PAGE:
New UI Pharm.D. curriculum emphasizes team learning over lectures
- Professional Engagement: A two-week, one-credit course for first-year Pharm.D. students that begins one week before the fall semester. Sessions include an orientation, professional and self-development classes, patient-screening training, a day of service and mentoring and networking events;
- Aligned Component Course series: Classes will now be organized by disease state and will be team-taught. Having stand-alone courses, such as Pathology (disease causes and their behaviors) and Pharmacology (the uses, effects, and modes of actions of drugs) with one instructor, a particular disease state will be used as the theme to tie former stand-alone subjects together;
- Active learning strategies: Students will be given pre-class assignments that teach them concepts, while in class, they delve more deeply into the material, often in small groups. Students will apply, analyze and evaluate the material with the help of the teacher and their peers;
- Inter-professional education: Pharmacy students will collaborate with fellow health sciences students to learn about other professions and high-functioning health-care teams; and
- Greater ability to specialize — The new program will allow more flexibility for students seeking dual degrees and additional specializations.
Study: Mo. dispensing costs rise to $13 per prescription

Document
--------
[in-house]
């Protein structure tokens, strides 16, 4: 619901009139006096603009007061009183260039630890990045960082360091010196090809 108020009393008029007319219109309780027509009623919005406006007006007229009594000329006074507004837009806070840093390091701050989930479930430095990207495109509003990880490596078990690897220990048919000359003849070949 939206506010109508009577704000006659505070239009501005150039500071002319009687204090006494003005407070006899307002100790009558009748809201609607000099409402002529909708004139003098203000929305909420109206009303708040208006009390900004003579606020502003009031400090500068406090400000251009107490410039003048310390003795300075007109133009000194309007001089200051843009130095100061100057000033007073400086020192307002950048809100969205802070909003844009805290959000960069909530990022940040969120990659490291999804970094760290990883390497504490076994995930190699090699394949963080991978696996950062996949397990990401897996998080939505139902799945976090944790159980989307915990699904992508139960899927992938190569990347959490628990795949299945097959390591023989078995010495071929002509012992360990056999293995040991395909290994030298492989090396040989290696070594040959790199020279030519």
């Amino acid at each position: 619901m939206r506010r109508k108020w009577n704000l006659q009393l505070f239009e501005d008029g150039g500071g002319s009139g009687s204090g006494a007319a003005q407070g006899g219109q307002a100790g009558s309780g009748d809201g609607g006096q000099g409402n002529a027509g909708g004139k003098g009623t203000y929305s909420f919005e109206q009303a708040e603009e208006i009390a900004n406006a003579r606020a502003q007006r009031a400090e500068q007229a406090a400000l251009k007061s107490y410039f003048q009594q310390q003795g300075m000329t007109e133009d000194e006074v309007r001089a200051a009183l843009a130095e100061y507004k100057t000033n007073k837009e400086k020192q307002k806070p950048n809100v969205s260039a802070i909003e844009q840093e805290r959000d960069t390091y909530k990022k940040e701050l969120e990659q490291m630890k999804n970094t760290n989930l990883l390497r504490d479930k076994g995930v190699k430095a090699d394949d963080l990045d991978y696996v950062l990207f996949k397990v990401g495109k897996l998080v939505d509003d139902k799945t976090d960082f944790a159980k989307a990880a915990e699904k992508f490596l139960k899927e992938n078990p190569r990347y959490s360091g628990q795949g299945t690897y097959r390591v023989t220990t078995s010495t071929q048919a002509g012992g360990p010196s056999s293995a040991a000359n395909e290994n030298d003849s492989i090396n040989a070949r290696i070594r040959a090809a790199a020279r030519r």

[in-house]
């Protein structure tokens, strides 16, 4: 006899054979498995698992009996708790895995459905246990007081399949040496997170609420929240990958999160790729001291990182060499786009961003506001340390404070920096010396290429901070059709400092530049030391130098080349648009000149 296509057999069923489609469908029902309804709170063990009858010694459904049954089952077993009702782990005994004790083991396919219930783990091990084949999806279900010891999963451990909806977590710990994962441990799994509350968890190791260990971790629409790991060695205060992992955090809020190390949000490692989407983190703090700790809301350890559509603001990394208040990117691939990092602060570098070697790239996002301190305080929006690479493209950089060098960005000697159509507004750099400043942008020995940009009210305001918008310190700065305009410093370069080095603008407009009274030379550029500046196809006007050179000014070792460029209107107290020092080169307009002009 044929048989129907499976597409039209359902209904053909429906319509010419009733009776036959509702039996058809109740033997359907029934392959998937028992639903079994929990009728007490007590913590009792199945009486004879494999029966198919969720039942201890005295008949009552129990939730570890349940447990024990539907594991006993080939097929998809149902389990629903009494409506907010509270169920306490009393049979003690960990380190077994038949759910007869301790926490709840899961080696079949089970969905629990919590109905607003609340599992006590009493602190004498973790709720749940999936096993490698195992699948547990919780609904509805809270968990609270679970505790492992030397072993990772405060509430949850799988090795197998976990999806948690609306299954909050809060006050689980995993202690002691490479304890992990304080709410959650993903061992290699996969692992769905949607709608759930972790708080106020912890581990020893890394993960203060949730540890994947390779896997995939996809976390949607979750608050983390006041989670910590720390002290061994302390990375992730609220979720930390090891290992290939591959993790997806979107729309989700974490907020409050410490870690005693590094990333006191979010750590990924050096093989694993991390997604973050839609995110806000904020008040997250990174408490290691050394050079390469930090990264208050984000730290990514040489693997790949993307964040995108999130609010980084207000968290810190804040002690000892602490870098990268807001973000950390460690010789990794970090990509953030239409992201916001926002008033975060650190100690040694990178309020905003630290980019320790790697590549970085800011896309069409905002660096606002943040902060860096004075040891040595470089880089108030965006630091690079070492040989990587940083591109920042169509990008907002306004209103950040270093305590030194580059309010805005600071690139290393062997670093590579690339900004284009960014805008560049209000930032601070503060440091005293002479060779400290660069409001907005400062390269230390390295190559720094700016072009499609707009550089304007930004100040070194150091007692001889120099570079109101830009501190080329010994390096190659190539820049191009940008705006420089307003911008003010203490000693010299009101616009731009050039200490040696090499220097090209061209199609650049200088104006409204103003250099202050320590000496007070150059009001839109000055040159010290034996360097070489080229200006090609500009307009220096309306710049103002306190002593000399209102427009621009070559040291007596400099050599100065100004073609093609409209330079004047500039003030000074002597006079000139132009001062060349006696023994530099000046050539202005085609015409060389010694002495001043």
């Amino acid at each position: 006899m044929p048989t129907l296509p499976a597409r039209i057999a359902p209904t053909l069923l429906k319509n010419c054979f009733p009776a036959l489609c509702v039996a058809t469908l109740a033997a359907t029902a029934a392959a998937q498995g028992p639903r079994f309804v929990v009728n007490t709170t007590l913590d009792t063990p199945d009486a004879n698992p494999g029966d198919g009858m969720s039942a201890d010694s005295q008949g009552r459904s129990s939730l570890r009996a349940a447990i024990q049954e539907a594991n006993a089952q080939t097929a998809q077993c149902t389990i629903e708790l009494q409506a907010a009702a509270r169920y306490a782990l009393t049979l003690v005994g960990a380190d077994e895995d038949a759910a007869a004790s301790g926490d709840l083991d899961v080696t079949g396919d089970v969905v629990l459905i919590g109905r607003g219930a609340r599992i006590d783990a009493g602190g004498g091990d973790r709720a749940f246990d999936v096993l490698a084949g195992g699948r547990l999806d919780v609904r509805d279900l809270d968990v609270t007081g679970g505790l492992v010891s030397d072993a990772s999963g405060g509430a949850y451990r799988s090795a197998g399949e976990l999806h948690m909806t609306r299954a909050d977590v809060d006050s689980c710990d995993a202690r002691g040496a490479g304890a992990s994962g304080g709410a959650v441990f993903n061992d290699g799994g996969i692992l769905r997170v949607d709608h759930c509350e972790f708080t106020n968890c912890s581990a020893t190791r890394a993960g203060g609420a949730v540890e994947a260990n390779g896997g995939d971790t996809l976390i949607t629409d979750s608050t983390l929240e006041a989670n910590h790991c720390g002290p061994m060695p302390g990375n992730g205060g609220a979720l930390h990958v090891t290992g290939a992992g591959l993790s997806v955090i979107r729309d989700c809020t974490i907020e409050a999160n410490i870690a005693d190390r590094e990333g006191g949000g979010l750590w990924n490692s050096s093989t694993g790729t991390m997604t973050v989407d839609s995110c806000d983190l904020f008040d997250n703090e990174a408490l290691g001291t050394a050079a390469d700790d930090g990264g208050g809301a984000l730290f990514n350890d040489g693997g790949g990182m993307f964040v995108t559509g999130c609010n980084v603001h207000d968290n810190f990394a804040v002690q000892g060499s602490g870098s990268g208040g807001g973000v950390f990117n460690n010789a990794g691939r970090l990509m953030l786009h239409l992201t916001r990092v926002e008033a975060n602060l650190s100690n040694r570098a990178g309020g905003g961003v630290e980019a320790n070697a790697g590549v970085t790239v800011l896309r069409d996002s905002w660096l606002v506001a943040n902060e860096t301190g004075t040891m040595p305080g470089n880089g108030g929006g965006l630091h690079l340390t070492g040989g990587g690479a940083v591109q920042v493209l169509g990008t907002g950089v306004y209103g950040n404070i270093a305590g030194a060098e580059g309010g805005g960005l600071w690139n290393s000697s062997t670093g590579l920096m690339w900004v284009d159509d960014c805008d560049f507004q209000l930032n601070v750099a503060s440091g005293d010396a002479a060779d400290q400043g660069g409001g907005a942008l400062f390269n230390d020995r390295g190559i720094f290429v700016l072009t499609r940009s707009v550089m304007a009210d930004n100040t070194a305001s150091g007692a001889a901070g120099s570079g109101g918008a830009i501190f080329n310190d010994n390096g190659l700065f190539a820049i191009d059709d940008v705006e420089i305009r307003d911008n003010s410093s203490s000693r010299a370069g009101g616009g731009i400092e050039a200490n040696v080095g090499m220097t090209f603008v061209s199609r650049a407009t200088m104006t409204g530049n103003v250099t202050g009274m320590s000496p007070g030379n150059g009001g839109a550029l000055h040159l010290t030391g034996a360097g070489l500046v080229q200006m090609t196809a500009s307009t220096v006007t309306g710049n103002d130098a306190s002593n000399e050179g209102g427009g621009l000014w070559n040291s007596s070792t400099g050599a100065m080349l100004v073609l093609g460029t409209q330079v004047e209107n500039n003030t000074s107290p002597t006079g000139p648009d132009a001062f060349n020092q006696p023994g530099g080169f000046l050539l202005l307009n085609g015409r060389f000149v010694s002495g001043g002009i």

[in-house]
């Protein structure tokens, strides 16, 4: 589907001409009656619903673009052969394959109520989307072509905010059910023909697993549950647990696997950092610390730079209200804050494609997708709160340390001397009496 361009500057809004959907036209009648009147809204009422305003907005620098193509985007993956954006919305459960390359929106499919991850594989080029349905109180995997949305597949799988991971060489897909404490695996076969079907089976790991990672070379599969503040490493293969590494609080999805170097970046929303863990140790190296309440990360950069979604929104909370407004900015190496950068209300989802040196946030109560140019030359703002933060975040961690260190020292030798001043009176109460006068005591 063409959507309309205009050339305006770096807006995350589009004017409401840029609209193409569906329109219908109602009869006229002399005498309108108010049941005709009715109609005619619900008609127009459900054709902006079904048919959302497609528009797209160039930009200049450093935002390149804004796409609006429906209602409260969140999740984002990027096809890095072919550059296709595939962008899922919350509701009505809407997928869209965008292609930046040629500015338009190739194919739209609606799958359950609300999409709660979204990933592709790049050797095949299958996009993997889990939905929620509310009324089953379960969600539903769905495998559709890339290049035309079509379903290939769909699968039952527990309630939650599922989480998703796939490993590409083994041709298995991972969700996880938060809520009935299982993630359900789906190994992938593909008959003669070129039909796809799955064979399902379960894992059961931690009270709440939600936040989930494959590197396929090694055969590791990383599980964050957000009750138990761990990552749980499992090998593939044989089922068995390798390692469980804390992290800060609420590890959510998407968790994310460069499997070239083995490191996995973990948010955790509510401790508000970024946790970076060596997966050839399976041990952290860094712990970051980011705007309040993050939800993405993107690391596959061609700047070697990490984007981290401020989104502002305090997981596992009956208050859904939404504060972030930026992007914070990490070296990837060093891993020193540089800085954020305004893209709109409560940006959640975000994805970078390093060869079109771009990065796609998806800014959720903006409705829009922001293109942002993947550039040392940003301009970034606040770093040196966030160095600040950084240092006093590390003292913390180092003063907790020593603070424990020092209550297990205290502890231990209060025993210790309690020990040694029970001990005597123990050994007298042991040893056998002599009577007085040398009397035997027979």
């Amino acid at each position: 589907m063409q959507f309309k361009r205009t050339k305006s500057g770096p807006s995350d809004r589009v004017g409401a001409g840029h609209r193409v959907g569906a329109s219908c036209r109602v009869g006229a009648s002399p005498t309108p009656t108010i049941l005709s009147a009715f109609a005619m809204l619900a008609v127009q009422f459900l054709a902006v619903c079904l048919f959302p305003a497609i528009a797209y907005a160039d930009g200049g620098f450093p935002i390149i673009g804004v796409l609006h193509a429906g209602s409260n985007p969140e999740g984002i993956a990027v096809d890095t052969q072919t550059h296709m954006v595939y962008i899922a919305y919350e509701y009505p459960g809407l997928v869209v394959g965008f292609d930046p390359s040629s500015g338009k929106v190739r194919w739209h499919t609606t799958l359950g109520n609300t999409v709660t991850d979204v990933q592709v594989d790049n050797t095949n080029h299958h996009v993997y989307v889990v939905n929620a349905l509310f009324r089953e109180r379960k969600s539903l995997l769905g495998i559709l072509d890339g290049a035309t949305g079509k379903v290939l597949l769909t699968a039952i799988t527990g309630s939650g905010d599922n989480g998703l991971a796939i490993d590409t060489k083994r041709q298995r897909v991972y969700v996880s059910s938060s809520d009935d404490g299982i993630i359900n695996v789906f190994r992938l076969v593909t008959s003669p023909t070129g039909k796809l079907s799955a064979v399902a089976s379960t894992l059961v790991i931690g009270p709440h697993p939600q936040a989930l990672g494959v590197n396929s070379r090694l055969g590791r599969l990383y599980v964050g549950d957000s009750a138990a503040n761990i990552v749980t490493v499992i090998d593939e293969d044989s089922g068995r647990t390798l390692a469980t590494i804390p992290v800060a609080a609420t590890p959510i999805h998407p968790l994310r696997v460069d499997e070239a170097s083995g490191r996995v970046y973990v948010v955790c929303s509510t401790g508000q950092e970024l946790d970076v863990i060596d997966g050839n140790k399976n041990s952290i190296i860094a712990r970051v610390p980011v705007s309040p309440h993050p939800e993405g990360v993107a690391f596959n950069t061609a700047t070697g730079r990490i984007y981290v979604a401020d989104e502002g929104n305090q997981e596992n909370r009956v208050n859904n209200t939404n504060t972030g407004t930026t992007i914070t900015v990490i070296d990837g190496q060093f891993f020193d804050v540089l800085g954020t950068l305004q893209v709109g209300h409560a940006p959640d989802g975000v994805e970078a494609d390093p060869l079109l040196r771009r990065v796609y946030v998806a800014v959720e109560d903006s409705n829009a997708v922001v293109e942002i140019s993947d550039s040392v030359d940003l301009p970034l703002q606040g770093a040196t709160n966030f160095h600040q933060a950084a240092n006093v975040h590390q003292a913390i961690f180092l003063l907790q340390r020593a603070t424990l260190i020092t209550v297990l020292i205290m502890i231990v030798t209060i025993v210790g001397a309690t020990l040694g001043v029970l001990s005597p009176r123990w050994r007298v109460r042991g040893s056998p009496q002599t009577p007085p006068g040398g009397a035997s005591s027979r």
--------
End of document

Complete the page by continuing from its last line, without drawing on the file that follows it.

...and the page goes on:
ST. LOUIS, Mo. — A new study by the University of Missouri-Kansas City and St. Louis College of Pharmacy is finding that dispensing costs at community pharmacies averaged $12.99 per prescription in 2014 — a number that’s far higher than the Mo. Medicaid reimbursement of $4.09 per prescription.
“This is vital data to both pharmacists and policymakers as the future of Medicaid is debated,” said lead author Scott K. Griggs, an assistant professor of pharmacy administration at St. Louis College of Pharmacy. “As important decisions are being made about costs and reimbursement, it is necessary to have an accurate assessment of the pharmacies’ actual cost to provide services to Medicaid patients.”
The $12.99 figure is lower than the cost of dispensing for rural pharmacies ($14.50), but slightly higher than that of urban pharmacies ($12.67). It cost independent pharmacies on average more ($13.16) than the average chain pharmacy, whose cost was $12.93. The lower cost for chain pharmacies, according to Griggs, reflects the economy of scale in pharmacies with higher volume. But the average still points to the difficulties all community pharmacies face in recouping the cost of dispensing.
“The study demonstrates that Missouri pharmacies need an average gross margin of $12.99 to break even on prescription sales,” Ken Schafermeyer, professor of pharmacy administration at St. Louis College of Pharmacy, said. “If the dispensing fee is designed to cover all overhead costs plus a reasonable net profit of 3 percent of the average prescription price, it would need to be about $14.91 per prescription. This is based on costs as of October 2014; a dispensing fee set at some time in the future should take any future inflationary pressures into account.”